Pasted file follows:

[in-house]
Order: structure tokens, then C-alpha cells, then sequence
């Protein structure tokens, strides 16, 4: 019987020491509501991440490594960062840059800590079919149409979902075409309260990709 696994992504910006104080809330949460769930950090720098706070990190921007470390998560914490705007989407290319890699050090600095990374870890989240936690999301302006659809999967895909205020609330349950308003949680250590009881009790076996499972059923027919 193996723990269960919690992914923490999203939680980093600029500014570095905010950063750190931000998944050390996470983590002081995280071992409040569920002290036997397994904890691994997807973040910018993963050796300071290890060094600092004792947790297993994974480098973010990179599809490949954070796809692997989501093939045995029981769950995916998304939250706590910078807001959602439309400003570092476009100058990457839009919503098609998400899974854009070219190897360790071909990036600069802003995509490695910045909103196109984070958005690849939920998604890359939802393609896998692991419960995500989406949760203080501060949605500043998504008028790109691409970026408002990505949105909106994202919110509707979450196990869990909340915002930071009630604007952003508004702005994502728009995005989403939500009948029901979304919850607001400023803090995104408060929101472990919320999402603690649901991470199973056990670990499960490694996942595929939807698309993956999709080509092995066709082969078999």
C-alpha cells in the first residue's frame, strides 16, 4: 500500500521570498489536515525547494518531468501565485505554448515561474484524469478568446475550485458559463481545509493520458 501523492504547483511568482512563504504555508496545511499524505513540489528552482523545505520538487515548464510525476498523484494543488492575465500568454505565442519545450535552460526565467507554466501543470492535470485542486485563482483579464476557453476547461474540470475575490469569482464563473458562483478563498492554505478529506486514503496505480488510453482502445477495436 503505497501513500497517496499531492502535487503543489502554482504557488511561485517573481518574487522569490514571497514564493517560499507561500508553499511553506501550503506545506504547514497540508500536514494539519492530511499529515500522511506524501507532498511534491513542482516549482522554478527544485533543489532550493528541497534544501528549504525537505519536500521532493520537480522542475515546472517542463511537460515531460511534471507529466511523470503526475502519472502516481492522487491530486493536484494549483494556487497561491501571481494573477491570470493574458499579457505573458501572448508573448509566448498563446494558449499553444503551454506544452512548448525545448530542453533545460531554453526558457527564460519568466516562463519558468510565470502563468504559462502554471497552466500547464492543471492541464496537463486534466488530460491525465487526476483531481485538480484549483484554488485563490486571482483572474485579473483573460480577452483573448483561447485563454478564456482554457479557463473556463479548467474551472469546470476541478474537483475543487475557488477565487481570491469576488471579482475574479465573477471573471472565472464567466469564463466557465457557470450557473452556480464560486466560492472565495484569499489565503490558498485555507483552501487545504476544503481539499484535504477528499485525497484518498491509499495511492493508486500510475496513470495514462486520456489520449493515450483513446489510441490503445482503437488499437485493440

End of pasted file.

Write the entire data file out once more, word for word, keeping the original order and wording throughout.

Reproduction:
[in-house]
Order: structure tokens, then C-alpha cells, then sequence
């Protein structure tokens, strides 16, 4: 019987020491509501991440490594960062840059800590079919149409979902075409309260990709 696994992504910006104080809330949460769930950090720098706070990190921007470390998560914490705007989407290319890699050090600095990374870890989240936690999301302006659809999967895909205020609330349950308003949680250590009881009790076996499972059923027919 193996723990269960919690992914923490999203939680980093600029500014570095905010950063750190931000998944050390996470983590002081995280071992409040569920002290036997397994904890691994997807973040910018993963050796300071290890060094600092004792947790297993994974480098973010990179599809490949954070796809692997989501093939045995029981769950995916998304939250706590910078807001959602439309400003570092476009100058990457839009919503098609998400899974854009070219190897360790071909990036600069802003995509490695910045909103196109984070958005690849939920998604890359939802393609896998692991419960995500989406949760203080501060949605500043998504008028790109691409970026408002990505949105909106994202919110509707979450196990869990909340915002930071009630604007952003508004702005994502728009995005989403939500009948029901979304919850607001400023803090995104408060929101472990919320999402603690649901991470199973056990670990499960490694996942595929939807698309993956999709080509092995066709082969078999």
C-alpha cells in the first residue's frame, strides 16, 4: 500500500521570498489536515525547494518531468501565485505554448515561474484524469478568446475550485458559463481545509493520458 501523492504547483511568482512563504504555508496545511499524505513540489528552482523545505520538487515548464510525476498523484494543488492575465500568454505565442519545450535552460526565467507554466501543470492535470485542486485563482483579464476557453476547461474540470475575490469569482464563473458562483478563498492554505478529506486514503496505480488510453482502445477495436 503505497501513500497517496499531492502535487503543489502554482504557488511561485517573481518574487522569490514571497514564493517560499507561500508553499511553506501550503506545506504547514497540508500536514494539519492530511499529515500522511506524501507532498511534491513542482516549482522554478527544485533543489532550493528541497534544501528549504525537505519536500521532493520537480522542475515546472517542463511537460515531460511534471507529466511523470503526475502519472502516481492522487491530486493536484494549483494556487497561491501571481494573477491570470493574458499579457505573458501572448508573448509566448498563446494558449499553444503551454506544452512548448525545448530542453533545460531554453526558457527564460519568466516562463519558468510565470502563468504559462502554471497552466500547464492543471492541464496537463486534466488530460491525465487526476483531481485538480484549483484554488485563490486571482483572474485579473483573460480577452483573448483561447485563454478564456482554457479557463473556463479548467474551472469546470476541478474537483475543487475557488477565487481570491469576488471579482475574479465573477471573471472565472464567466469564463466557465457557470450557473452556480464560486466560492472565495484569499489565503490558498485555507483552501487545504476544503481539499484535504477528499485525497484518498491509499495511492493508486500510475496513470495514462486520456489520449493515450483513446489510441490503445482503437488499437485493440